• within the first 10 days of the feeding period, the mice on the Hg containing diets gained  weight faster than rodents on a non-Hg control diet - 4%  and 7.4% more weight gain in the MeHgCl and Fish group, respectively; afterwards the weight development was identical
  • both Hg diets lead to significant increases in serum and tissue MeHg with the kidneys being the "preferred" storage place with a tissue concentration of 7.3 and 6.8 mg Hg/g in mice fed the MeHgCl and fish diets, respectively (17x and 16x higher than in controls); there was a statistically significant inter-group difference only in the striatum, which accumulated ~30% less methylmercury in the fish group compared to the MeHgCl group
  • significant behavioral abnomalies did only occur on the 2nd test at the end of the study period (day 58) and were exclusive to the Fish group, which also exhibited an increased dopamine metabolic turnover in the hippocampus
In the end, there is little to add to the scientists somewhat disillusioned conclusion that despite the fact that they had had good reason to assume (like you and I ;-) that the mercury induced metabolic and neurocrine perturbations in the Fish group "should appear less severe than that observed with the MeHg-containing diet [..] the present study" falsified the original hypothesis and suggests that rather than being less toxic, the peptide bound MeHgCysteine in fish is even more toxic than its chloride bound counterpart.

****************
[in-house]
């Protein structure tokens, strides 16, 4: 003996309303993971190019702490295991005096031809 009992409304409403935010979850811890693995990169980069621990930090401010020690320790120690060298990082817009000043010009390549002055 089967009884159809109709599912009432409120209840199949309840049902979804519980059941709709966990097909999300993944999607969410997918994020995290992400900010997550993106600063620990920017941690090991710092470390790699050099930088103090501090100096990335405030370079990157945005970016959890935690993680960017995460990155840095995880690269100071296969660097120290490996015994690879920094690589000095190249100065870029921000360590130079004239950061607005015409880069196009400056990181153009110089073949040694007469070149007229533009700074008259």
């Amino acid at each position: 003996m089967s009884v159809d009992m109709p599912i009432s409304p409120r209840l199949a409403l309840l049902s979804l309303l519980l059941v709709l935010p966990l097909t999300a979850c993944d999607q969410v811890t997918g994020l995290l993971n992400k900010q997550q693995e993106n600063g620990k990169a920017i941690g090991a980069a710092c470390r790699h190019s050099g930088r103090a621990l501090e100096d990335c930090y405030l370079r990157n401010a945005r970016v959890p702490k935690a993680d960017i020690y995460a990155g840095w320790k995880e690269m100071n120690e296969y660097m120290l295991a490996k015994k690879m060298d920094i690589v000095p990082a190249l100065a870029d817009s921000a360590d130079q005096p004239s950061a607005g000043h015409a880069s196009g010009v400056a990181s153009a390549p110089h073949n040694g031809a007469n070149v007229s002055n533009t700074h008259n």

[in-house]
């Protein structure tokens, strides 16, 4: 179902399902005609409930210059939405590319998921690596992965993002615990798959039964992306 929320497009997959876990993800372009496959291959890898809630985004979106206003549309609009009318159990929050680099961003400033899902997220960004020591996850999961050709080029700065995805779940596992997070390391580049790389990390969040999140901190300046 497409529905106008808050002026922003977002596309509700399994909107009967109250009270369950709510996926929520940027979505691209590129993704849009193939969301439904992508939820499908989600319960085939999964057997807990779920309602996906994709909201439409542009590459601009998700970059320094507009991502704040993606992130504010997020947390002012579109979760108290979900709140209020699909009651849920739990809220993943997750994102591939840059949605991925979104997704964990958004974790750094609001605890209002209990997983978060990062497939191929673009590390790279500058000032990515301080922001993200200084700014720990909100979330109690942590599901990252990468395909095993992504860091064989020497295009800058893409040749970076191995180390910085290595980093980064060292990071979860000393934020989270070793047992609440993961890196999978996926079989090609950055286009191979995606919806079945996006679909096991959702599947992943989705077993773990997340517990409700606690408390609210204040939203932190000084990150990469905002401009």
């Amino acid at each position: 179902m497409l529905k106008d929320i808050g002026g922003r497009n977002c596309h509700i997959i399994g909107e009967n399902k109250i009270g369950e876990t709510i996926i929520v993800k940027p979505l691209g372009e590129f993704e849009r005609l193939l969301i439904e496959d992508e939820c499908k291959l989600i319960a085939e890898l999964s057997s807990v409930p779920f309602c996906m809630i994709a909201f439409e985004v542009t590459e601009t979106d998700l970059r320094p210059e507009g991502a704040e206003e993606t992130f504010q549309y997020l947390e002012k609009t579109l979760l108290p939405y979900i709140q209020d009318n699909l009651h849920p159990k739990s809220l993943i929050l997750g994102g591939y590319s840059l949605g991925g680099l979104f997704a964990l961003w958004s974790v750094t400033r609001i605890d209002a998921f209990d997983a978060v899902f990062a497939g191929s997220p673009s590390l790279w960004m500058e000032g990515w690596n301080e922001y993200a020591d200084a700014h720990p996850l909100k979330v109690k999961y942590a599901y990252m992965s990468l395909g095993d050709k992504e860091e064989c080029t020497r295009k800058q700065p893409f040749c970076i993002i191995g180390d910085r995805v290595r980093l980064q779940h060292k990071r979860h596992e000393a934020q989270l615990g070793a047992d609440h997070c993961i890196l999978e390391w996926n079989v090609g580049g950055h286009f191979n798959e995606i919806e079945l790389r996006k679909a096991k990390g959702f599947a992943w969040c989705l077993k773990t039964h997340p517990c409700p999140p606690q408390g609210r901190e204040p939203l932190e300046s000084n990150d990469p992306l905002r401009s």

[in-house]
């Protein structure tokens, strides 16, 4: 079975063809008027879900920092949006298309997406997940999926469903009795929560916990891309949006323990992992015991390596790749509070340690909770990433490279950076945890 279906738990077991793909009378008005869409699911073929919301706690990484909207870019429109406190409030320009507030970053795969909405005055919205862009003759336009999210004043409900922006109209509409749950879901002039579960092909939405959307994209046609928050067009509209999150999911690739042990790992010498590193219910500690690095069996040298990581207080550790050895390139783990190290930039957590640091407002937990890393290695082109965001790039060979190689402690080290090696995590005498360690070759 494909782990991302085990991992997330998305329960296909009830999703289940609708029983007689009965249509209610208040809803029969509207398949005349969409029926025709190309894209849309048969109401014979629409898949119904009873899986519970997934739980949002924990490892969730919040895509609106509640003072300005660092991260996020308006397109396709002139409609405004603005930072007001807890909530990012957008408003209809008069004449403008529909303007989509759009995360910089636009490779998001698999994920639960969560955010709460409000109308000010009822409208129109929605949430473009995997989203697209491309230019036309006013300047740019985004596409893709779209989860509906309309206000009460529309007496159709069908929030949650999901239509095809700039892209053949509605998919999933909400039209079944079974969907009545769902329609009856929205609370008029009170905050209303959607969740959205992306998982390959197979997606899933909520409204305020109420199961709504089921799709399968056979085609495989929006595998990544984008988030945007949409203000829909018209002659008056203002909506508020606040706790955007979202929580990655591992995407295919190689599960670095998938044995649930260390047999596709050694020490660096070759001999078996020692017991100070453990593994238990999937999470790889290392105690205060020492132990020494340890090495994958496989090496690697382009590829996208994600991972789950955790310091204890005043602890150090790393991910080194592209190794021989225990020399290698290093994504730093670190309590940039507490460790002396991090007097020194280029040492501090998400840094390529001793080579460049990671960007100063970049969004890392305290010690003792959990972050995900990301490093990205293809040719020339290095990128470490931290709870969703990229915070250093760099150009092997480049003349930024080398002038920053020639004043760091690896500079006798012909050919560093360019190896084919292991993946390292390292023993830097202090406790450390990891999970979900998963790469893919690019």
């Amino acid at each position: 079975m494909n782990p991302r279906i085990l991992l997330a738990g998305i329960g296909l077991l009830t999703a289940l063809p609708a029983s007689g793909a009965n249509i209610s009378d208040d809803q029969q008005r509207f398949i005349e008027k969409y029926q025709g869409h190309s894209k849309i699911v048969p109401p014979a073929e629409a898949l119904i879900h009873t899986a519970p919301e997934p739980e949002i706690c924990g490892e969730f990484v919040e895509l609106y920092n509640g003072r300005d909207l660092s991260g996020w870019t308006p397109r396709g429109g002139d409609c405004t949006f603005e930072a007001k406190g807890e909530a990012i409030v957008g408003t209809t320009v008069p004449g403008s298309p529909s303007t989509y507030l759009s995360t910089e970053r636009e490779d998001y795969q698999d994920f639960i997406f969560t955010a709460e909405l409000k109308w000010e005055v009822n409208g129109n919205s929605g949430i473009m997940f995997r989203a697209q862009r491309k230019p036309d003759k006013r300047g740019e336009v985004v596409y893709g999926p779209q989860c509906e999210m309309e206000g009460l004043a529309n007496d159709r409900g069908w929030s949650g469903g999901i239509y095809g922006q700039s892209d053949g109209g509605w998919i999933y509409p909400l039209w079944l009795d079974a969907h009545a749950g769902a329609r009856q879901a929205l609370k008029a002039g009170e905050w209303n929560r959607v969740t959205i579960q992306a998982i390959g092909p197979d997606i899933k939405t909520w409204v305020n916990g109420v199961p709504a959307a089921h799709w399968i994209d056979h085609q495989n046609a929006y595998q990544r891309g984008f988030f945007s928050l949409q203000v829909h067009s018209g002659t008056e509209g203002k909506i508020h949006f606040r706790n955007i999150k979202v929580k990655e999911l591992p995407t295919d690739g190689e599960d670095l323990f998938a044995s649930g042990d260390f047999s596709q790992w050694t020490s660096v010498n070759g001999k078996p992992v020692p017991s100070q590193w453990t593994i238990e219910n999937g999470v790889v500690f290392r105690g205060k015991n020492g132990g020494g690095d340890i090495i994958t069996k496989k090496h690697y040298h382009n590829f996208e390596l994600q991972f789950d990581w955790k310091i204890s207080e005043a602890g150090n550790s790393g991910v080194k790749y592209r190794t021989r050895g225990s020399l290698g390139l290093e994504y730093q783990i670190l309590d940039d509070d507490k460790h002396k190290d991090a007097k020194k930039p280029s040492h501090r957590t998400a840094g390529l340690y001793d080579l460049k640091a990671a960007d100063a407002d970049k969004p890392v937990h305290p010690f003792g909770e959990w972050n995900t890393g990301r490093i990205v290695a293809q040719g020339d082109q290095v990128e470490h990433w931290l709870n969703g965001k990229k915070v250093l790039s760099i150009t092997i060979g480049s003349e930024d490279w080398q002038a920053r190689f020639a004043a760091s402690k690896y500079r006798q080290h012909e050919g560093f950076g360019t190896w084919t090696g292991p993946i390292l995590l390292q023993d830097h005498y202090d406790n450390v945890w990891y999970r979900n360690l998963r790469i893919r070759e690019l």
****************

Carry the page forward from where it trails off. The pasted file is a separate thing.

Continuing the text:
"Mice are nice, but what about men? I am sure know fish oil protects us!" Not really, no...

Another of the pieces that's still missing to get at least a preliminary grasp of the fish oil, selenium, mercury-toxicity puzzle, comes from a recent study that's been conducted at the University of Eastern Finland in Kuopio, and in the course of which the scientists analyzed the relation of mercury exposure (as quantified by hair mercury levels), long-chain poly-unsaturated fatty acids (LC-PUFA = omega-3) levels and individual risk of CVD, in general, and sudden cardiac death, in particular, in a group of 42-60 year-old men who had been free of any adverse cardiovascular events at baseline in 1984-1989 (Virtanen. 2012); and the results Virtanen et al. present in a paper in the July edition of the free medical Journal PloS One are astonishing, to say the least: